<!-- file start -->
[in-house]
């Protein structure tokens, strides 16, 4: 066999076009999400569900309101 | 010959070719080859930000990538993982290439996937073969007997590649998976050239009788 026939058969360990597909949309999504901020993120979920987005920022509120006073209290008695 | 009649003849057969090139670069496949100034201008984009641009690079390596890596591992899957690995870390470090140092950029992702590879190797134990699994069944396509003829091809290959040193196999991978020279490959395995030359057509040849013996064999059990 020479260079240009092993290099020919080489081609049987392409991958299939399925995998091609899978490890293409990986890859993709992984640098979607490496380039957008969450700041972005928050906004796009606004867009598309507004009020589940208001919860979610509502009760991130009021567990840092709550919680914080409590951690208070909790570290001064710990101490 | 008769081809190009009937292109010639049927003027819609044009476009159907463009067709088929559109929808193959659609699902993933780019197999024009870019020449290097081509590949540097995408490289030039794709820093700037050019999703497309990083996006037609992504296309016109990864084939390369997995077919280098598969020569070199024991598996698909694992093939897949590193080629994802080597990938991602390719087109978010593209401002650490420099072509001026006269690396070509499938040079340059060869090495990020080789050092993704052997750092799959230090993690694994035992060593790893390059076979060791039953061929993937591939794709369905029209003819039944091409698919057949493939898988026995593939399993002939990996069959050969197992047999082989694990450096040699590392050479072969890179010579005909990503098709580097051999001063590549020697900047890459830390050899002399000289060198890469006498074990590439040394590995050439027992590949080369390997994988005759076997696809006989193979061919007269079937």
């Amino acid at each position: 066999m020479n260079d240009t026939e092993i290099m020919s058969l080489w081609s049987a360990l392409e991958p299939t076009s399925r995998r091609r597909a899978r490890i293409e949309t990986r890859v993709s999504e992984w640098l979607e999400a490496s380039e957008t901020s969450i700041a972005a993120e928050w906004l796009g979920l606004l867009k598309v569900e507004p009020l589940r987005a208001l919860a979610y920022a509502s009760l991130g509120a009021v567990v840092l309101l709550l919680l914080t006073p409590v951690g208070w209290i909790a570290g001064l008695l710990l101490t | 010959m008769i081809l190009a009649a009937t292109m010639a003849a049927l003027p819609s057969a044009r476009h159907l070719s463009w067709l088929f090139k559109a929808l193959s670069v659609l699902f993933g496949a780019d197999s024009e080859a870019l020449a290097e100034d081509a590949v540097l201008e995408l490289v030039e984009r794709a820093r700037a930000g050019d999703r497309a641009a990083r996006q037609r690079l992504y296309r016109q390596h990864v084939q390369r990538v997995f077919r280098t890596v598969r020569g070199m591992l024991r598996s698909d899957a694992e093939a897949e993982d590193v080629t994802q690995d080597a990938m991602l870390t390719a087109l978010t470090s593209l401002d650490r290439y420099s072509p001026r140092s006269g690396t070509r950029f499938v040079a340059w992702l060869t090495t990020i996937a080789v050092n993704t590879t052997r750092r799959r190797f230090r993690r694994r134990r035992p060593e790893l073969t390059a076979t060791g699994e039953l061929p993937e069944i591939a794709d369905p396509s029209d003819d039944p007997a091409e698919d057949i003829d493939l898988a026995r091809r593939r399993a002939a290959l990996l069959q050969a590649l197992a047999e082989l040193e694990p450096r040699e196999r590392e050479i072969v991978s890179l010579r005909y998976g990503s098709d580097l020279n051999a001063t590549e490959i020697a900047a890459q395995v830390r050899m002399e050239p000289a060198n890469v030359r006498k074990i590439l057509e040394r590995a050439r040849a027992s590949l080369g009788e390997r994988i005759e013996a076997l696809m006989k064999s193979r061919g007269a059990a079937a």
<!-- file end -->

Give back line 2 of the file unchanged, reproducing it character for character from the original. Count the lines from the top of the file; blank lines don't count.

């Protein structure tokens, strides 16, 4: 066999076009999400569900309101 | 010959070719080859930000990538993982290439996937073969007997590649998976050239009788 026939058969360990597909949309999504901020993120979920987005920022509120006073209290008695 | 009649003849057969090139670069496949100034201008984009641009690079390596890596591992899957690995870390470090140092950029992702590879190797134990699994069944396509003829091809290959040193196999991978020279490959395995030359057509040849013996064999059990 020479260079240009092993290099020919080489081609049987392409991958299939399925995998091609899978490890293409990986890859993709992984640098979607490496380039957008969450700041972005928050906004796009606004867009598309507004009020589940208001919860979610509502009760991130009021567990840092709550919680914080409590951690208070909790570290001064710990101490 | 008769081809190009009937292109010639049927003027819609044009476009159907463009067709088929559109929808193959659609699902993933780019197999024009870019020449290097081509590949540097995408490289030039794709820093700037050019999703497309990083996006037609992504296309016109990864084939390369997995077919280098598969020569070199024991598996698909694992093939897949590193080629994802080597990938991602390719087109978010593209401002650490420099072509001026006269690396070509499938040079340059060869090495990020080789050092993704052997750092799959230090993690694994035992060593790893390059076979060791039953061929993937591939794709369905029209003819039944091409698919057949493939898988026995593939399993002939990996069959050969197992047999082989694990450096040699590392050479072969890179010579005909990503098709580097051999001063590549020697900047890459830390050899002399000289060198890469006498074990590439040394590995050439027992590949080369390997994988005759076997696809006989193979061919007269079937």